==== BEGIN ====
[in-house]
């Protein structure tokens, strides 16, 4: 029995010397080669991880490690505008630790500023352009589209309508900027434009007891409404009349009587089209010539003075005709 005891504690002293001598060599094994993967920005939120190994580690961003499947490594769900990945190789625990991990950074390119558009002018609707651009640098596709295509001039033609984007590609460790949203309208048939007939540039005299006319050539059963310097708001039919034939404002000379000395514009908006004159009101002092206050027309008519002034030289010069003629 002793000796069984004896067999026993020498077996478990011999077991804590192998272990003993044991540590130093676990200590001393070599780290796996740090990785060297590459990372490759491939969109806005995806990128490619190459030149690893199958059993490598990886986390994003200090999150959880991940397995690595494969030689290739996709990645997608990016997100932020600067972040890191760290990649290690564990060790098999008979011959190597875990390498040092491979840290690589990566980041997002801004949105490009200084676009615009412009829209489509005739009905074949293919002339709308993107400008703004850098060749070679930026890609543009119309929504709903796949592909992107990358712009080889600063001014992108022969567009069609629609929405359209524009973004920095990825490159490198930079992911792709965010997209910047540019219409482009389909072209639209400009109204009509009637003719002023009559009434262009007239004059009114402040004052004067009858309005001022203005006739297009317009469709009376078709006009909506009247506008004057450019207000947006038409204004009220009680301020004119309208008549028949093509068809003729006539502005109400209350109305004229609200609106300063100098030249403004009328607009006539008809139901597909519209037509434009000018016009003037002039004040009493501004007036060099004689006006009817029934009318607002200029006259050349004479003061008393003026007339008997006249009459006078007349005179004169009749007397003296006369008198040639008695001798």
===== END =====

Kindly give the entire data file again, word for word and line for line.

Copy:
[in-house]
């Protein structure tokens, strides 16, 4: 029995010397080669991880490690505008630790500023352009589209309508900027434009007891409404009349009587089209010539003075005709 005891504690002293001598060599094994993967920005939120190994580690961003499947490594769900990945190789625990991990950074390119558009002018609707651009640098596709295509001039033609984007590609460790949203309208048939007939540039005299006319050539059963310097708001039919034939404002000379000395514009908006004159009101002092206050027309008519002034030289010069003629 002793000796069984004896067999026993020498077996478990011999077991804590192998272990003993044991540590130093676990200590001393070599780290796996740090990785060297590459990372490759491939969109806005995806990128490619190459030149690893199958059993490598990886986390994003200090999150959880991940397995690595494969030689290739996709990645997608990016997100932020600067972040890191760290990649290690564990060790098999008979011959190597875990390498040092491979840290690589990566980041997002801004949105490009200084676009615009412009829209489509005739009905074949293919002339709308993107400008703004850098060749070679930026890609543009119309929504709903796949592909992107990358712009080889600063001014992108022969567009069609629609929405359209524009973004920095990825490159490198930079992911792709965010997209910047540019219409482009389909072209639209400009109204009509009637003719002023009559009434262009007239004059009114402040004052004067009858309005001022203005006739297009317009469709009376078709006009909506009247506008004057450019207000947006038409204004009220009680301020004119309208008549028949093509068809003729006539502005109400209350109305004229609200609106300063100098030249403004009328607009006539008809139901597909519209037509434009000018016009003037002039004040009493501004007036060099004689006006009817029934009318607002200029006259050349004479003061008393003026007339008997006249009459006078007349005179004169009749007397003296006369008198040639008695001798």